Physical metal is now seemingly becoming key in investors' minds. They are no longer putting any faith in paper gold and hefty premiums are being applied on sales of gold bullion. There is particularly strong demand from Asia as well as India.
Author: Lawrence Williams
Posted: Thursday , 25 Apr 2013
Those who precipitated the recent fall in the gold price may have unleashed a beast that will put future efforts at market manipulation way out of their control. Physical metal is now seemingly becoming key in investors’ minds.
They are no longer putting any faith in paper gold and this is being seen in all quarters with reports from virtually all continents of demand exceeding supply of physical metal, and some hefty premiums being applied on sales of gold bullion.
Add to this particularly strong demand from Asia - reports have put the volume of deliveries into the Shanghai exchange so far this year of over 1,000 tonnes as actually exceeding estimated new mine production over the period.
Now whether this is indicative of actual Chinese demand, or perhaps a liquidation of gold held in the Western ETFs and it being moved into what might be deemed as safer depositories elsewhere is uncertain for the moment – although anecdotal evidence does suggest huge demand re-occurring at Chinese and Hong Kong retail outlets.
That other hotbed of gold demand, India, has also seen a huge upturn in demand for physical metal over the last two weeks, while Middle Eastern souks are reportedly raising premiums on bullion to almost unprecedented levels.
In terms of pure physical demand – as Ross Norman notes on www.sharpspixley.com there have already been reports of “Dubai running short of physical, US Mint selling out of smaller denomination bars, coins and bars flying off the shelves in India and China and queues outside leading gold sellers such as Degussa in Germany. The effect has been a massive drawdown in physical metal which has, by and large, caught the gold refineries and some stockists by surprise.”
Add to this that South Africa’s popular Krugerrand and Canada’s gold Maple Leaf coins finding difficulty in meeting current demand and you have the recipe for a big squeeze on physical gold supplies developing with ever higher premiums being applied - and as a result the gold price has already taken back around $100 of its losses over the period from April 10th to 16th, Indeed at the time of writing the price had recovered to a level last seen during the initial major collapse on April 12th
Thus immediate delivery of physical metal is hard to obtain, seemingly anywhere, premiums are rising rapidly and Goldman Sachs, perhaps cynically, is warning of a short squeeze developing on the gold markets. Indeed reports also suggest that long held short positions in gold are being unwound rapidly against just such a scenario developing. How many more indicators are there out there that we could be in for a strong and rapid bounce back in the gold price.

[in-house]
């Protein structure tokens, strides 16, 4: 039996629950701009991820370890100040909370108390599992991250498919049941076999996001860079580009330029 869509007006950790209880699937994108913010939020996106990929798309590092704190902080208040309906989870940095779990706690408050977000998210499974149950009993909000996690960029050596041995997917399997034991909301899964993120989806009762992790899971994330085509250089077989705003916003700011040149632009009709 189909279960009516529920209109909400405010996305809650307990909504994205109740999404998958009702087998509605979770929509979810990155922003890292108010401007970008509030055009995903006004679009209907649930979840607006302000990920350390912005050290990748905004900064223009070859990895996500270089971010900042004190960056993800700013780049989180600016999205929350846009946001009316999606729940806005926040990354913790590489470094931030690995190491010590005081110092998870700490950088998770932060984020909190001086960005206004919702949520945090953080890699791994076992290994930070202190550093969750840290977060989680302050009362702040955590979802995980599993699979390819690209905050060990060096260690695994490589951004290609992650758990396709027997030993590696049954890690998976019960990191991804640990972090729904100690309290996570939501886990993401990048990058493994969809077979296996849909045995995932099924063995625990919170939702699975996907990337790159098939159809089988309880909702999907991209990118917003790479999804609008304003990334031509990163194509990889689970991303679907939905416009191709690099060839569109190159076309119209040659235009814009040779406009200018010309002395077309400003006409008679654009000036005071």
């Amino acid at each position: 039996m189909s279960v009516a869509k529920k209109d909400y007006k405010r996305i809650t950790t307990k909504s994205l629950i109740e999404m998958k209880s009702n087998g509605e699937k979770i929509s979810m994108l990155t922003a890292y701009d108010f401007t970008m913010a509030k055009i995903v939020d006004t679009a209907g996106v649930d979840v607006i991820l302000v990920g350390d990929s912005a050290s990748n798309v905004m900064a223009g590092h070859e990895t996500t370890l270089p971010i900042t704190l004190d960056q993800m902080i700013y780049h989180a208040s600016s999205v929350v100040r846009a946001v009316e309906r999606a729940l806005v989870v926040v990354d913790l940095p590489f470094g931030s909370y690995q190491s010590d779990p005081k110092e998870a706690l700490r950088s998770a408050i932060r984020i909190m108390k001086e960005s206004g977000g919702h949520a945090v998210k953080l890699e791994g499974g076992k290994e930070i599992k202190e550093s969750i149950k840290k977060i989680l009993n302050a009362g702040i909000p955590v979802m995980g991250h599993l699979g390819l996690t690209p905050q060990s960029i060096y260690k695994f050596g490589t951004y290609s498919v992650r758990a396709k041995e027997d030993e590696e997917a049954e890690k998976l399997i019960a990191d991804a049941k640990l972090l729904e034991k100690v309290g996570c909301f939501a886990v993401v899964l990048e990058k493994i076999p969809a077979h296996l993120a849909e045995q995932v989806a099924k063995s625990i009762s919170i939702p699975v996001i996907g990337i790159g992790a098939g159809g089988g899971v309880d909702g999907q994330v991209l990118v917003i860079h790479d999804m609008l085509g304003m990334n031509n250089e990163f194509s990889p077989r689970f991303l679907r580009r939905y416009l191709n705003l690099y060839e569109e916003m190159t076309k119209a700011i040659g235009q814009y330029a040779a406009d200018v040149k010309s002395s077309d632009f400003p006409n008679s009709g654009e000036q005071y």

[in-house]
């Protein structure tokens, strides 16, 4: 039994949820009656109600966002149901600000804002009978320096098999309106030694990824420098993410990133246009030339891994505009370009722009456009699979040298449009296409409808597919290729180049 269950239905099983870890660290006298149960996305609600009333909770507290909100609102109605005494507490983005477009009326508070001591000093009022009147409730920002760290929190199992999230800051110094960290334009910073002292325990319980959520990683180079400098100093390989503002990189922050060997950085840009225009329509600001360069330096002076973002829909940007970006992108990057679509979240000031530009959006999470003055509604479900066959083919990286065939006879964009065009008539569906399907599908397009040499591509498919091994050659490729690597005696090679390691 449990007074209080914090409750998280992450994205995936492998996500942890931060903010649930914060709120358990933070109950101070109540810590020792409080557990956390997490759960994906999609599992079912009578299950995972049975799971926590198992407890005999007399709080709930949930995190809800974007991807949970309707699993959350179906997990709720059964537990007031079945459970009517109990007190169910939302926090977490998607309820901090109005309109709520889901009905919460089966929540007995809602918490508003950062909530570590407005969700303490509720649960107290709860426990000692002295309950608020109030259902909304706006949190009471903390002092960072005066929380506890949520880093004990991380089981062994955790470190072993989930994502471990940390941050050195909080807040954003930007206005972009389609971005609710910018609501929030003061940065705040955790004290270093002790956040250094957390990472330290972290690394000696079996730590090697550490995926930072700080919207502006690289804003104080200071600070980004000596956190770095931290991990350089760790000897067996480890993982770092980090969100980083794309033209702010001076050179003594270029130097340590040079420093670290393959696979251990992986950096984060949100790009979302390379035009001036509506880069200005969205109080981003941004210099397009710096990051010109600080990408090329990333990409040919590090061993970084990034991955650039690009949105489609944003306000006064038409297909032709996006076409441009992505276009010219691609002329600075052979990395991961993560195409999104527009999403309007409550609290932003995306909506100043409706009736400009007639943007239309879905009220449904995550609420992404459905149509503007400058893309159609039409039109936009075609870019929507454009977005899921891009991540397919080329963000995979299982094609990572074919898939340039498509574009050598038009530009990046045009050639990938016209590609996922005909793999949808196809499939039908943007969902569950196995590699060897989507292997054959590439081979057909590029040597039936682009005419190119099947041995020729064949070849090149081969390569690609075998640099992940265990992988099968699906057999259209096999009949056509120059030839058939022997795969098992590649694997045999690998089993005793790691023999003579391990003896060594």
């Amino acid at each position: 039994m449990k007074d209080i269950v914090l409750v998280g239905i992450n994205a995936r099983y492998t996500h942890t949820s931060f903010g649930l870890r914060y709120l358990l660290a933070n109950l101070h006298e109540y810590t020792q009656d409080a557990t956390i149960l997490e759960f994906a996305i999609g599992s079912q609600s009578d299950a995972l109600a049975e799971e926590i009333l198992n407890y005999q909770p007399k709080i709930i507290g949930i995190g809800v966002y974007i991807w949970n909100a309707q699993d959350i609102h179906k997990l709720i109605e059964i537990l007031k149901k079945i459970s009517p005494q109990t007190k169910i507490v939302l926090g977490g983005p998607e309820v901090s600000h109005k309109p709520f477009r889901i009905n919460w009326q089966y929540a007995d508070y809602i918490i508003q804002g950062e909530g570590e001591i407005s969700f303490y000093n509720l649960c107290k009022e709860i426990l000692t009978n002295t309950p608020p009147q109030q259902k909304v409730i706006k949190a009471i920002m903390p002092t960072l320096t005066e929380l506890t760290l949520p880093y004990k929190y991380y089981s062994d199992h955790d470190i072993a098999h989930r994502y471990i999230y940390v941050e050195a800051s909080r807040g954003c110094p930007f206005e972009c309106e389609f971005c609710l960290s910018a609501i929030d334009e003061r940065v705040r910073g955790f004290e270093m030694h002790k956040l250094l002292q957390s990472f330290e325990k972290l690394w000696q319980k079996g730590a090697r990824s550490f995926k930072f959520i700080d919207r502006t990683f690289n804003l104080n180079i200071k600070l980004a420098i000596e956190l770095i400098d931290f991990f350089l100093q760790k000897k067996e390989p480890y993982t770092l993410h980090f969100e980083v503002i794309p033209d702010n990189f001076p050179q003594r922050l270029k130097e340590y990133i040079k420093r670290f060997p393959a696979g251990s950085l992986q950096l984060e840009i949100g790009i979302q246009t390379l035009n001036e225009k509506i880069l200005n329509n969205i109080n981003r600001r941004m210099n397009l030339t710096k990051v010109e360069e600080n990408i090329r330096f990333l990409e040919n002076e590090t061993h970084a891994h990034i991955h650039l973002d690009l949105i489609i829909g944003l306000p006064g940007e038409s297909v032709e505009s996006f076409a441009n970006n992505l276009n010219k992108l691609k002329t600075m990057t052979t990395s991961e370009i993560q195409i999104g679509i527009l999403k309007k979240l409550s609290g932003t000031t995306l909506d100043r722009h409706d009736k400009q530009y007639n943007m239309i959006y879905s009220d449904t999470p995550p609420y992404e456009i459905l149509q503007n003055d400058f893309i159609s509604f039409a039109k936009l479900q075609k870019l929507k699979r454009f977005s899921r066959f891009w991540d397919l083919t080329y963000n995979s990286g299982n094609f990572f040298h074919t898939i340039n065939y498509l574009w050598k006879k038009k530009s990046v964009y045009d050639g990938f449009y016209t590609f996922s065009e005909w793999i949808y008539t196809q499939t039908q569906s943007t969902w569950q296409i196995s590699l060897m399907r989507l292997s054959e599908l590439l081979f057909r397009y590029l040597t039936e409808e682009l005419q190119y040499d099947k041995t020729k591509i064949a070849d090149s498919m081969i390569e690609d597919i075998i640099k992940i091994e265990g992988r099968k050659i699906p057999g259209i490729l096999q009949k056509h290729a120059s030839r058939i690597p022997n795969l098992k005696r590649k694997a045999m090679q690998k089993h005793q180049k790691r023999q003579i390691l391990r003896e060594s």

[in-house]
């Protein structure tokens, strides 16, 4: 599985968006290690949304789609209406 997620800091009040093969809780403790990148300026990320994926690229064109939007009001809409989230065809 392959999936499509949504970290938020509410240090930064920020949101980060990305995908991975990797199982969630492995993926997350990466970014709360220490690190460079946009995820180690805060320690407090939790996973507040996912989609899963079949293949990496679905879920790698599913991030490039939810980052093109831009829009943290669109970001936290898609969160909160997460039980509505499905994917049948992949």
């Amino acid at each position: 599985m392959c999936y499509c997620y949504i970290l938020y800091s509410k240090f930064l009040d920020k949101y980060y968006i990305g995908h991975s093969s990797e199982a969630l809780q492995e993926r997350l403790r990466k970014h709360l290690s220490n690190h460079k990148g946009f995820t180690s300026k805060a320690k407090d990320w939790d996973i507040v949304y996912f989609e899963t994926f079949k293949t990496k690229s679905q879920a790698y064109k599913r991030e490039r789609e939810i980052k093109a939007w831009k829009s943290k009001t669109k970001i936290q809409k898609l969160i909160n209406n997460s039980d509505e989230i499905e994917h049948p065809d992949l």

While the stimulus in the East for the sharp rise in demand may well have been price driven, at least initially, in the West this has been exacerbated over doubts about the formerly-seen-as-safe banking system.
The bail-in that the IMF/EU/ECB troika is trying to impose as an integral part of the Cyprus rescue plan has promulgated uncertainty among bank depositors in all the financially challenged economies in the Eurozone – and further afield – in case similar remedies are being considered elsewhere with major bank depositors being forced to unwillingly participate in any economic rescue plans. Some of this money is surely part of the flood into what investors are again increasingly believe to be safer assets – like gold.
Jeff Nichols from the U.S. also comments on major global mints struggling to keep up with demand, and his premise is that physical gold being purchased in the latest run on gold bullion is largely going into strong hands and unlikely to come back rapidly on to the market again. In his latest note on www.nicholsongold.com he says “Importantly, the “stickiness” of demand is creating a shortage of available physical gold — what I call “free float”, the result of which may very well be greater-than-expected future price increases once the market turns convincingly higher. More simply, available supply will be insufficient to satisfy demand except at much higher price levels.”
With weak economic statistics coming out again in the U.S. and the Eurozone, and as news of shortages of bullion continues, the purchasing momentum will likely continue to build in the short term at least and we could well see gold prices surge back to levels seen at the beginning of the year. If, as Goldman Sachs is suggesting, a true short squeeze in the gold market develops, then some of the positive market predictions prevailing at the beginning of the year could yet well actually come about.
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